Holy Rule says that beginning anew must be a daily thing. Lent is an
      attempt to get us to do for forty days what we ought to have been
      doing all year. The Holy Rule is a way to do what we ought to do all
      year, every day.

      Love and prayers,
      Jerome, OSB
      _http://www.stmarysmonastery.org_ (http://www.stmarysmonastery.org/)
      _brjeromeleo@..._ (mailto:brjeromeleo@...)
      Petersham, MA







      ************************************** See what's free at http://www.aol.com.


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    • Br. Jerome Leo
      +PAX Prayers for all our Philips and Jameses on their feastday, particular prayers for one James nearing death and badly in need of conversion and a happy
      Message 2 of 5 , May 3, 2008
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        +PAX

        Prayers for all our Philips and Jameses on their feastday, particular prayers for one James nearing death and badly in need of conversion and a happy death.

        Lord, help us all as You know and will. God's will is best. All is mercy and
        grace. God is never absent, praise Him! Thanks so much. JL

        January 2, May 3, September 2
        Prologue (continued)

        Let us arise, then, at last,
        for the Scripture stirs us up, saying,
        "Now is the hour for us to rise from sleep" (Rom. 18:11).
        Let us open our eyes to the deifying light,
        let us hear with attentive ears
        the warning which the divine voice cries daily to us,
        "Today if you hear His voice,
        harden not your hearts" (Ps. 94:8).
        And again,
        "Whoever has ears to hear,
        hear what the Spirit says to the churches" (Matt. 11-15; Apoc. 2:7).
        And what does He say?
        "Come, My children, listen to Me;
        I will teach you the fear of the Lord" (Ps. 33:12).
        "Run while you have the light of life,
        lest the darkness of death overtake you" (John 12:35).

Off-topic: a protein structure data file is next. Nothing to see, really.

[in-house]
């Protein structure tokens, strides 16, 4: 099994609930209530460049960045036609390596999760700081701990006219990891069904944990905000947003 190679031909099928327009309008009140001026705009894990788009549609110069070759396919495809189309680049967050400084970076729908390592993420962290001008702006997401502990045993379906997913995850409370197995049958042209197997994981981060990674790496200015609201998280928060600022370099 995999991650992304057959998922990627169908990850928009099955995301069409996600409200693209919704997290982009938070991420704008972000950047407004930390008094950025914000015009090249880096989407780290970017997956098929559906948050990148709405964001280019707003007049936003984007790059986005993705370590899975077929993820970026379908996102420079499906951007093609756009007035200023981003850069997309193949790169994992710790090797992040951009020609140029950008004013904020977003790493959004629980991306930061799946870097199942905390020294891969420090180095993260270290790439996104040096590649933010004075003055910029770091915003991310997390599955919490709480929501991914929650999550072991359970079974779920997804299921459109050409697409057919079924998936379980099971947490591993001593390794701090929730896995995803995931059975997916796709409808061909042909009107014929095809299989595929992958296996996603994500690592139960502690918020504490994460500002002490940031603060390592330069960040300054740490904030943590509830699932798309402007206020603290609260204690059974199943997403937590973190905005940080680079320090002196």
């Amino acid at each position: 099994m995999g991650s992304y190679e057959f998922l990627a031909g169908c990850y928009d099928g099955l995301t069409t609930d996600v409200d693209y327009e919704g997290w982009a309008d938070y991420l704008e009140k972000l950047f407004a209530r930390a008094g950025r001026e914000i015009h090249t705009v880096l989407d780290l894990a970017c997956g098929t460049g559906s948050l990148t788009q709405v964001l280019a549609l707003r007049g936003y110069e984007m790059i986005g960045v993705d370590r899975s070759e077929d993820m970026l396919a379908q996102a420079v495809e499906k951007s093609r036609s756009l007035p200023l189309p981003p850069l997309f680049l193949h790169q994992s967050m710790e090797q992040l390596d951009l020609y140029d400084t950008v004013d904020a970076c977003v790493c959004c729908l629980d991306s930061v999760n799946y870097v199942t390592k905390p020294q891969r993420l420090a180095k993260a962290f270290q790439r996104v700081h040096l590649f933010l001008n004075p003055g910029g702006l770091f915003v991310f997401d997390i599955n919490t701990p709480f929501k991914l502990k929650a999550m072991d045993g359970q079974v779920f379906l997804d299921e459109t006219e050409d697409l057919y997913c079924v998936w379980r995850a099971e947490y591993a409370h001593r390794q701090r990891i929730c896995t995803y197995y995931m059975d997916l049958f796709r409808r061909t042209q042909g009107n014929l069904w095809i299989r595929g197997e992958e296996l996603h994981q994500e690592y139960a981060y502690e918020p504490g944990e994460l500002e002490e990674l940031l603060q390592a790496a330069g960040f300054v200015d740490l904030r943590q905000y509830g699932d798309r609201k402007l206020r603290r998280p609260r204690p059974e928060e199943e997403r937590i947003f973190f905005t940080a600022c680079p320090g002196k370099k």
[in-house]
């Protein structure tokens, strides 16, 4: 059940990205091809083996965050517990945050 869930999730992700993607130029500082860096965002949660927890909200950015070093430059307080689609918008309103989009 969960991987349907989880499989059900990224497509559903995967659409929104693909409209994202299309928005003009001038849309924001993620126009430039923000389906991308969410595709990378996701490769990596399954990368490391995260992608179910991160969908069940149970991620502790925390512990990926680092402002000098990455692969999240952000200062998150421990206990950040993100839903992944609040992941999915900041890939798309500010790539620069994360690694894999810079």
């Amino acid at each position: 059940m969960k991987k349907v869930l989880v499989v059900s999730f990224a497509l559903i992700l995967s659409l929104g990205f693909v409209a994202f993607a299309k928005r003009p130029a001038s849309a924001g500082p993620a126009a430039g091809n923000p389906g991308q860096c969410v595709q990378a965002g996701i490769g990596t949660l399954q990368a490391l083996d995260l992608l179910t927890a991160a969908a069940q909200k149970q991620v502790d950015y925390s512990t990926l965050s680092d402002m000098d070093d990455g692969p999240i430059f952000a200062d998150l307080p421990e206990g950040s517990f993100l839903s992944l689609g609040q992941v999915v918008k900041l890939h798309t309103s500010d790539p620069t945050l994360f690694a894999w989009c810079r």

REFLECTION

        Check out the similarities of this section, at the beginning of the
        Holy Rule, and the readings of early Lent, which stress that "now is
        the acceptable time." It brings to mind St. Benedict's later chapter
        which says that the monastic life ought always to have some semblance
        of Lent.

        That perpetual Lent chapter is the source of a lot of grumbling about
        austerity from one camp and cheering about it from another. Both may
        have missed a salient point. Perhaps the greatest element of
        perpetual Lent has less to do with austerity- even the monastic fast
        did not last all year. What are perpetually in style are repentance,
        wakefulness
        and self-examination.

        Monastic life withers in either smugness or a rut. What St. Benedict
        wants us to do is always to try and stay at that serious moment of
        taking inventory that many of us feel at Lent's beginning. We need to
        always be checking what needs to be cleaned up and we need to be
        prepared, even a bit eager, to start working on it. This is why a
        daily examination of conscience is so necessary. Compline, the
        traditional liturgical place for such examens, is a very apt place
        for same. As we prepare for sleep, which prefigures death, we prepare
        also for death, by examining our faults and asking forgiveness.

        The Holy Rule, like Lent, is by no means the gateway to an easier
        life, but to a holier one. As we actually grow in holiness much of it
        will become easier, more natural to us. But until that time, it is a
        struggle and, in unconquered areas, it remains something of a
        struggle for all of our lives. What's hard about that struggle isn't
        fasting or penance, but changing ourselves. Austere practices are
        just a means to that end, not ends in themselves.

        The whole idea of Lent and the Holy Rule is lasting change for the
        better. Lent is a seasonal construct to get us to begin anew, the
        Holy Rule says that beginning anew must be a daily thing. Lent is an
        attempt to get us to do for forty days what we ought to have been
        doing all year. The Holy Rule is a way to do what we ought to do all
        year, every day.

        Love and prayers,
        Jerome, OSB
        http://www.stmarysmonastery.org
        Petersham, MA